YOUNG ENGINEER AIMS TO CUT AEROSPACE COSTS

Issue date: 06 December 2000


The historic Houses of Parliament are to be the setting for a display of cutting-edge research by young engineers.

An engineer from Bristol, Clare Dimyon, will be presenting her work on costing components for the next generation “Super Jumbo”, the European Airbus A3XX. Research has focussed round the possibility of manufacturing more components from carbon fibre, whose unique properties can achieve greater strength with less weight. These properties can contribute to reducing noise and an overall weight reduction, which reduces both fuel consumption and the impact on the environment.

The manufacture of the new “super jumbo” A3XX incorporates this revolutionary material. The design process has involved the novel concept of 'engineering with cost', balancing the costs and values of materials used throughout the whole life cycle of a product and comparing them with alternative materials. Clare, who recently graduated as MSc with distinction from the University of the West of England's Faculty of Engineering, has been involved in the development of a 'methodology of cost' necessary for the design and implementation of cost estimation software. This work was undertaken for the Airbus UK division of BAE SYSTEMS at the Aerospace Manufacturing Research Centre (AMRC), where leading edge aerospace research is carried out within UWE.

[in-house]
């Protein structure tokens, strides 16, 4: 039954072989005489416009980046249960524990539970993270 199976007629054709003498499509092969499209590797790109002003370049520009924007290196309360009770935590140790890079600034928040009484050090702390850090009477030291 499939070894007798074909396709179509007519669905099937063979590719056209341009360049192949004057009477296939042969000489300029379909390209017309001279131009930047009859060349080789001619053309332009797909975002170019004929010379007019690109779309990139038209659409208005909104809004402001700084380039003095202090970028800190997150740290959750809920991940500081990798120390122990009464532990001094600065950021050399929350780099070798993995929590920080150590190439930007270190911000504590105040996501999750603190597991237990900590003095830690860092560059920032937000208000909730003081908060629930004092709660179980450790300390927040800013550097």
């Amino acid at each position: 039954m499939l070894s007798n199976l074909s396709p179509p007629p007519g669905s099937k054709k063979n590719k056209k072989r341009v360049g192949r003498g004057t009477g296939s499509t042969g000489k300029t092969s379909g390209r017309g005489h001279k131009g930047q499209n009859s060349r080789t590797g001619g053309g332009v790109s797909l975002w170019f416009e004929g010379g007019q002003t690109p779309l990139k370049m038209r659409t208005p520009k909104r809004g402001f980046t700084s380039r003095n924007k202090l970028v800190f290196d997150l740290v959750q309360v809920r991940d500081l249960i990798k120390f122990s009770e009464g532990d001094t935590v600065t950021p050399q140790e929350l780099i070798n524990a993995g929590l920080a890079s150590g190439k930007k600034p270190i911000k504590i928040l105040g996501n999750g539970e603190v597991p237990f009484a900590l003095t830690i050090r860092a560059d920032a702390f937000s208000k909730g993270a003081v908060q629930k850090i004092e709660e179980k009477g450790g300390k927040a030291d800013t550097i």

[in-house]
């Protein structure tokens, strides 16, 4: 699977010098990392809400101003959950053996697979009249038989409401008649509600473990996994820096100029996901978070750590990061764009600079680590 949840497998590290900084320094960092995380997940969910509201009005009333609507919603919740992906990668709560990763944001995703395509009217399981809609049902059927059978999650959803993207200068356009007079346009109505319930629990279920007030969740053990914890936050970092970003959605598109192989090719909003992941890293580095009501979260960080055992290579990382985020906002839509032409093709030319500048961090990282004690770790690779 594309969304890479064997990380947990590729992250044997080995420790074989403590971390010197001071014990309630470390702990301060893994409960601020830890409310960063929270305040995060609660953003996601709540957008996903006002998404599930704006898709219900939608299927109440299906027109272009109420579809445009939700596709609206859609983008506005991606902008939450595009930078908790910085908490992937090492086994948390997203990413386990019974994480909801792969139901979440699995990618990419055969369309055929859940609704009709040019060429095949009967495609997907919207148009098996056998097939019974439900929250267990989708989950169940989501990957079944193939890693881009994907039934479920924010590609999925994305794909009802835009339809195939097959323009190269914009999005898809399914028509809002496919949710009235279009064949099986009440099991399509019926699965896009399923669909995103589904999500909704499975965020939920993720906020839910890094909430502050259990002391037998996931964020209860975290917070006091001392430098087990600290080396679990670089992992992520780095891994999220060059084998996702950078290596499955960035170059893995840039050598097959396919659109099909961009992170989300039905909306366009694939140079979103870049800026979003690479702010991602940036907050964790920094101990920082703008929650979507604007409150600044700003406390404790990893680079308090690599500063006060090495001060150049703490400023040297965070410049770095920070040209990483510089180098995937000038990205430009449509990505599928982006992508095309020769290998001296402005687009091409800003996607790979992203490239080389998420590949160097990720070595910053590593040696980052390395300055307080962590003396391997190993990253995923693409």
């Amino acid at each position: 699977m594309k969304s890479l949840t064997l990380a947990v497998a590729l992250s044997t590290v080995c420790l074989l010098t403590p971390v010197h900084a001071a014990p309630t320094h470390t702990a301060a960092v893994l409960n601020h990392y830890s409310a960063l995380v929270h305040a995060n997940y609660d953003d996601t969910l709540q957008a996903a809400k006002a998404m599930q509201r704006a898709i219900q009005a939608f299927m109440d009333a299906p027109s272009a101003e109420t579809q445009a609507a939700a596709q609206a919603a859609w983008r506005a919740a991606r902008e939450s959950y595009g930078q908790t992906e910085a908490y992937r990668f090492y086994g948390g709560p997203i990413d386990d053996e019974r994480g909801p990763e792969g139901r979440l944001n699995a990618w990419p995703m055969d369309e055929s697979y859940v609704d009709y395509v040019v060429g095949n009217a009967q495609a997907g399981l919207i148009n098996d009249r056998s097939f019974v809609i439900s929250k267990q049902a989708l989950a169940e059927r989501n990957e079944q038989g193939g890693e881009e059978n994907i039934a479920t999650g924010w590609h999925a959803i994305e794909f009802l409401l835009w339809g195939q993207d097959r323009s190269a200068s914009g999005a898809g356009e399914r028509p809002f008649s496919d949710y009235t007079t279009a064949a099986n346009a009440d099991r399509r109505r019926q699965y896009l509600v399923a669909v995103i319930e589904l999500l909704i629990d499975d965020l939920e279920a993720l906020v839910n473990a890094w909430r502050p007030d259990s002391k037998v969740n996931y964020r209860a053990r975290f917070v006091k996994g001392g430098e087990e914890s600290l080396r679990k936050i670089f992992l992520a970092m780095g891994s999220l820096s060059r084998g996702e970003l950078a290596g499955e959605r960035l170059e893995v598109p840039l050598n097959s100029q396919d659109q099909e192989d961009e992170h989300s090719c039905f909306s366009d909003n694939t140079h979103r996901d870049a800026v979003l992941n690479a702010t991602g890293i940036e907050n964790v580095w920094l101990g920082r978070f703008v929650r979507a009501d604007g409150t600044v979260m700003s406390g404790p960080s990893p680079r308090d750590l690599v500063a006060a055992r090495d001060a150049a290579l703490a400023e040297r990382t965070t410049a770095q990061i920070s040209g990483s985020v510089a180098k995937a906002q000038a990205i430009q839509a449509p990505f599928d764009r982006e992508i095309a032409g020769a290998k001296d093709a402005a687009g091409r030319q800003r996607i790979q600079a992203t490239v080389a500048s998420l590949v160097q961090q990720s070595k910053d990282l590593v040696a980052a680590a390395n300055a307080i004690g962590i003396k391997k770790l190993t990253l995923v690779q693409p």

The software that has been developed provides an understanding of the complex interactions of cost at an early enough stage for decisions to be made that impact on cost. Clare says "Composites provide such a vast range of material and processing opportunities that it makes the cost implications of their use hard to determine. Cost modelling enables us to identify and quantify those opportunities that are commercially viable, increasing profitability and reducing costs to the consumer.

"Carbon fibre composites have opened up a host of innovative possibilities: optical fibres have been incorporated in composite laminates to create 'smart' structures whose condition
can be permanently monitored, simultaneously improving safety and decreasing maintenance costs. Laminating composites and aluminium alloys has been particularly successful, producing a new sheet material that is cheaper, with the unexpected spin-off that is even more fire resistant."

Posters will be on view on 4 December in the House of Commons representing the wide panorama of work undertaken by British engineers. There are cash prizes for the best entries and the UK Medal for Excellence in Engineering for the winner.

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